GAA Football

Slaughtneil run out of steam as Nemo Rangers reach All-Ireland club final

Luke Connolly celebrates scoring Nemo Rangers's goal Picture by Philip Walsh

AIB All-Ireland Club SFC semi-final: Nemo Rangers (Cork) 2-19 Slaughtneil (Derry) 1-14 (AET)

THERE comes a day when the well just runs dry on every team.

Slaughtneil looked like a side running on empty for a lot of Saturday’s enthralling All-Ireland semi-final, which saw Nemo Rangers qualify for their 12th decider and their first in a decade.

That Mickey Moran’s side summoned the strength to even get it to extra-time given the way the third quarter went on them was testament, but hindsight allows the knowledge that they had to win it in 60 minutes because they hadn’t another 20 in the tank.

The evidence is stark. For 30 minutes, Cormac O’Doherty gave Aidan O’Reilly the complete runaround. Won every ball. It looked certain that Slaughtneil would get a goal off his unselfishness at some point.

But as the game wore on, O'Reilly came stronger and stronger, driving Nemo forward.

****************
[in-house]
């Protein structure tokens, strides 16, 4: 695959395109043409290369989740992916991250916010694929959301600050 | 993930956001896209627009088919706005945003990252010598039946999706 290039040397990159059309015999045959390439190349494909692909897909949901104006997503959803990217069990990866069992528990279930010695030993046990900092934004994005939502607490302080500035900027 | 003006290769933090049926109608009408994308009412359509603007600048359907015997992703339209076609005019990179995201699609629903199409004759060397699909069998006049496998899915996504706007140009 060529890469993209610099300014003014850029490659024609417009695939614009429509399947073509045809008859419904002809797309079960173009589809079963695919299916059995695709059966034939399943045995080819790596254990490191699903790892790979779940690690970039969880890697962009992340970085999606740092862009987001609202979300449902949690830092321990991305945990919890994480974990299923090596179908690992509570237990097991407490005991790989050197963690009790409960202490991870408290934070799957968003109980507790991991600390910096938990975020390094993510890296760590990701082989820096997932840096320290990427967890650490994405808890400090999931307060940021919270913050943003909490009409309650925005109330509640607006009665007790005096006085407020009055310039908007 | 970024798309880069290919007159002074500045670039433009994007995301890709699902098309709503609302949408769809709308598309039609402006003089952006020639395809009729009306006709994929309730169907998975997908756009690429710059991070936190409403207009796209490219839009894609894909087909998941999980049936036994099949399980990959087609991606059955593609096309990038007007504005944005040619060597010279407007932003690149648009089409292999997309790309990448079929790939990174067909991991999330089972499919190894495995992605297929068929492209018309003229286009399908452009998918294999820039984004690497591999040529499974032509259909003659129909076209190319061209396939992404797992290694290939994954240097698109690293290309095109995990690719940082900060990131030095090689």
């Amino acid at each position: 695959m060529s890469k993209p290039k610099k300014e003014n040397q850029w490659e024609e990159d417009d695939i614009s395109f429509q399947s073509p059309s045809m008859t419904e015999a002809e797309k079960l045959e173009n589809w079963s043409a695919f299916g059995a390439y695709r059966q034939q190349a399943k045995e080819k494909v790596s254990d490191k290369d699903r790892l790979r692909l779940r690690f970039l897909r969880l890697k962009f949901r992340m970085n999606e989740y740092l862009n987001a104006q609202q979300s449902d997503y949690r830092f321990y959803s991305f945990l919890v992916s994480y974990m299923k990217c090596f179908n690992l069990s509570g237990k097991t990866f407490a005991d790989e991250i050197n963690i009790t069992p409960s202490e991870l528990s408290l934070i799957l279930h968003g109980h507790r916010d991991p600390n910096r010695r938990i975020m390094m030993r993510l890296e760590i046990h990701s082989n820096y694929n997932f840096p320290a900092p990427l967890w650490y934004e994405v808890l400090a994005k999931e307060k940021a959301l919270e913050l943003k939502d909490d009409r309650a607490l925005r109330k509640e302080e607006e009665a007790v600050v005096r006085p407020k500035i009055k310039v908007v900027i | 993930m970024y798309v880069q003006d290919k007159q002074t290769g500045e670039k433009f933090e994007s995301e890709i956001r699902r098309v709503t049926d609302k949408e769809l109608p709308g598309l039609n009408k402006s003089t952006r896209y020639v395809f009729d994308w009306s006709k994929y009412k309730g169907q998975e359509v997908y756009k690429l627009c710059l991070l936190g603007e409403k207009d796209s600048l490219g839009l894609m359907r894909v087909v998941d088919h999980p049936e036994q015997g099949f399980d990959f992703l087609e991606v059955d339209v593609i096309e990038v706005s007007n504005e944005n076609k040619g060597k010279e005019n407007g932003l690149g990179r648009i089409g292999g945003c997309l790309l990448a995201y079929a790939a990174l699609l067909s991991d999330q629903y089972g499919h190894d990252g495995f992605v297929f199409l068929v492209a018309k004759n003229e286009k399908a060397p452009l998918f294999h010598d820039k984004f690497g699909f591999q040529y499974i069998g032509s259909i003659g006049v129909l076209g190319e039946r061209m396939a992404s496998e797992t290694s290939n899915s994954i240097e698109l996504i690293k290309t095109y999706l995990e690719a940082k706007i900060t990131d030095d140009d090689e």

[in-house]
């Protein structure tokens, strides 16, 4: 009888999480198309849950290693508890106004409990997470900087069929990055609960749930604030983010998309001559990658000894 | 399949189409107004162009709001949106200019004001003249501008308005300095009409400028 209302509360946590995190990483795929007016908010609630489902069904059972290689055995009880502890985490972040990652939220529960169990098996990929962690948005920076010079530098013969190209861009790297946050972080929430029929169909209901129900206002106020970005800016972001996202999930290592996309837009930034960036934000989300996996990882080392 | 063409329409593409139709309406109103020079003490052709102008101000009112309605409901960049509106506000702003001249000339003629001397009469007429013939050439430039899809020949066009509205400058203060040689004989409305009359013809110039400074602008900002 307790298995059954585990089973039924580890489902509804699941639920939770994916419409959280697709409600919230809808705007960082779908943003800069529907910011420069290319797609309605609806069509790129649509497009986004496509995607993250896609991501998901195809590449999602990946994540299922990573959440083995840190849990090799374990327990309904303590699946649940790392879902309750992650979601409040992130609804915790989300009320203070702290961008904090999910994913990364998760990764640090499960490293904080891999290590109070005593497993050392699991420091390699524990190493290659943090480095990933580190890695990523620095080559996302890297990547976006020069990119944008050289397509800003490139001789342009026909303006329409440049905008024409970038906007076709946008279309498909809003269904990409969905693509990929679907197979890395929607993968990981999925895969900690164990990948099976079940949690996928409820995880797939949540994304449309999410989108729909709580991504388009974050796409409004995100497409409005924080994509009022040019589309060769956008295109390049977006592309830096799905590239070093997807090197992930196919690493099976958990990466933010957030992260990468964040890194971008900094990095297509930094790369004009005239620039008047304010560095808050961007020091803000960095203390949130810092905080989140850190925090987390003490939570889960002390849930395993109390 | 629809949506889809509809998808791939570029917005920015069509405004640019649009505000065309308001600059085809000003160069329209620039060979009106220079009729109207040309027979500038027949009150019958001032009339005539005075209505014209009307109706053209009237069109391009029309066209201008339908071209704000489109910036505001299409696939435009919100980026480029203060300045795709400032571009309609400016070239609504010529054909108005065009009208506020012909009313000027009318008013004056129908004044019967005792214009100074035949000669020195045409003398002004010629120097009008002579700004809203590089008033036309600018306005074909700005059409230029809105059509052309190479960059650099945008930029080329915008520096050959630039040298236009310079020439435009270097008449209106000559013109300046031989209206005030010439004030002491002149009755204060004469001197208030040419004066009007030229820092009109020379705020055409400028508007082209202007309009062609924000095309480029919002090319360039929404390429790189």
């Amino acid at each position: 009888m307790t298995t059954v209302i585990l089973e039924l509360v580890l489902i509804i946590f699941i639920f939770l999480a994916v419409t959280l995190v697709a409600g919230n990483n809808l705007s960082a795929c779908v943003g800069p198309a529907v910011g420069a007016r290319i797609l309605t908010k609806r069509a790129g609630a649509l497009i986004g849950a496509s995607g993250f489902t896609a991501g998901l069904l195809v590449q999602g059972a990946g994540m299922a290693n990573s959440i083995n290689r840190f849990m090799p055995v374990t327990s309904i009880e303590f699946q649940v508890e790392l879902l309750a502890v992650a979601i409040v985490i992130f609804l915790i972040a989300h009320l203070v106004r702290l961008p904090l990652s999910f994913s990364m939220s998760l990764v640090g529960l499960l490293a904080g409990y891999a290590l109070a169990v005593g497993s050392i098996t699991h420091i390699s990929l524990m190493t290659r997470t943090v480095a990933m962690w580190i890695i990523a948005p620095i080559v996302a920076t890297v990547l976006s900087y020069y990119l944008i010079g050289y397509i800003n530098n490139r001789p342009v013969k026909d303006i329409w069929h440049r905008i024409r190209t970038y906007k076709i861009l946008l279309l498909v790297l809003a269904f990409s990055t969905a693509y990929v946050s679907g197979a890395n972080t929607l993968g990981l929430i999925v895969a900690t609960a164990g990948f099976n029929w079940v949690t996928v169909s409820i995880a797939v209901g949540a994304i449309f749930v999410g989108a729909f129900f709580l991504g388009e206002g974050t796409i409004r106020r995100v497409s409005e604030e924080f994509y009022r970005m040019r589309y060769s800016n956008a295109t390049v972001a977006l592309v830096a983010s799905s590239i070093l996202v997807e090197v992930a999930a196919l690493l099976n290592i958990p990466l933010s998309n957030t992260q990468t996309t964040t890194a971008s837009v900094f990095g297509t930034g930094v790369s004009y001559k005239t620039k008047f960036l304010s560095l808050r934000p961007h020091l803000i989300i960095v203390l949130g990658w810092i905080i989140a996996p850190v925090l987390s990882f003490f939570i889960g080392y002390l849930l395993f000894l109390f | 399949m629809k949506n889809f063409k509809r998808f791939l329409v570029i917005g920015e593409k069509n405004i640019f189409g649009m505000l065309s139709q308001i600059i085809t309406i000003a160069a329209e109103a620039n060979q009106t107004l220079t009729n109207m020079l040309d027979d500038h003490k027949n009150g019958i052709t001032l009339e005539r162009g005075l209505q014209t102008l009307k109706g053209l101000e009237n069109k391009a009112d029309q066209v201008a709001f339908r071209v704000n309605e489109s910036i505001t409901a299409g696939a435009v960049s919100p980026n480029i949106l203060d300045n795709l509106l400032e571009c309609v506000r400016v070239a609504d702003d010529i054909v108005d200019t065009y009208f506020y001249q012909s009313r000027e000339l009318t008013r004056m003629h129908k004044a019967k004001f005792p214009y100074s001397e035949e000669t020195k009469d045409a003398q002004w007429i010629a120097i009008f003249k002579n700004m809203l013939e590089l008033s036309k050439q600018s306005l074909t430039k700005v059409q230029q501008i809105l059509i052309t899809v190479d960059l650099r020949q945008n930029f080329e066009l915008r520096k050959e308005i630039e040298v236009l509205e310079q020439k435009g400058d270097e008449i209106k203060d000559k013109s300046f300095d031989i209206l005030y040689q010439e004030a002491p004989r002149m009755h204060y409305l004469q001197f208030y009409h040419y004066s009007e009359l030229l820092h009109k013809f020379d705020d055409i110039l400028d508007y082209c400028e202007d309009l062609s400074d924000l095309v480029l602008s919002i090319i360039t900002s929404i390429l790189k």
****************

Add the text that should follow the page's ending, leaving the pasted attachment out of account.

It was seldom we saw Brendan Rogers or Chrissy McKaigue or Keelan Feeney break a tackle and find open road. Padraig Cassidy did more of it but too often in the wrong areas, too close to his own goal.

That was all testament to the incredible high-pressing workrate of the Munster champions. It was hard to envisage any team fronting right up to Slaughtneil and enjoying such success.

The lack of spring in the Emmet’s legs was perhaps something of a leveller but that takes nothing from Larry Kavanagh’s side. The sight of Patsy Bradley being hounded into overcarrying by three men 30 yards from his own goal at the end of the first period of extra-time summed up the Cork side’s thirst for work.

A big slice of the problem for Slaughtneil was that they didn’t make the most of their obvious superiority in the first half.

Nemo didn’t score until the 20th minute, shortly after Francis McEldowney had gone through on goal but cut into traffic instead of the open space. When the ball fell loose, Shane McGuigan completely missed his kick.

Christopher Bradley, who had a magnificent game, was a little wild when he found space in on goal, lashing high over the bar with his left foot. And just before half-time, Meehaul McGrath looked to have breached the gap only to be harshly pinged for charging.

You sensed the goal would come eventually and that, when it did, that would be the end of that. Mickey Moran’s men ended the first period 0-7 to 0-4 in front and while they were fairly economical in terms of their point-scoring chances, it wasn’t a margin that reflected the game’s pattern.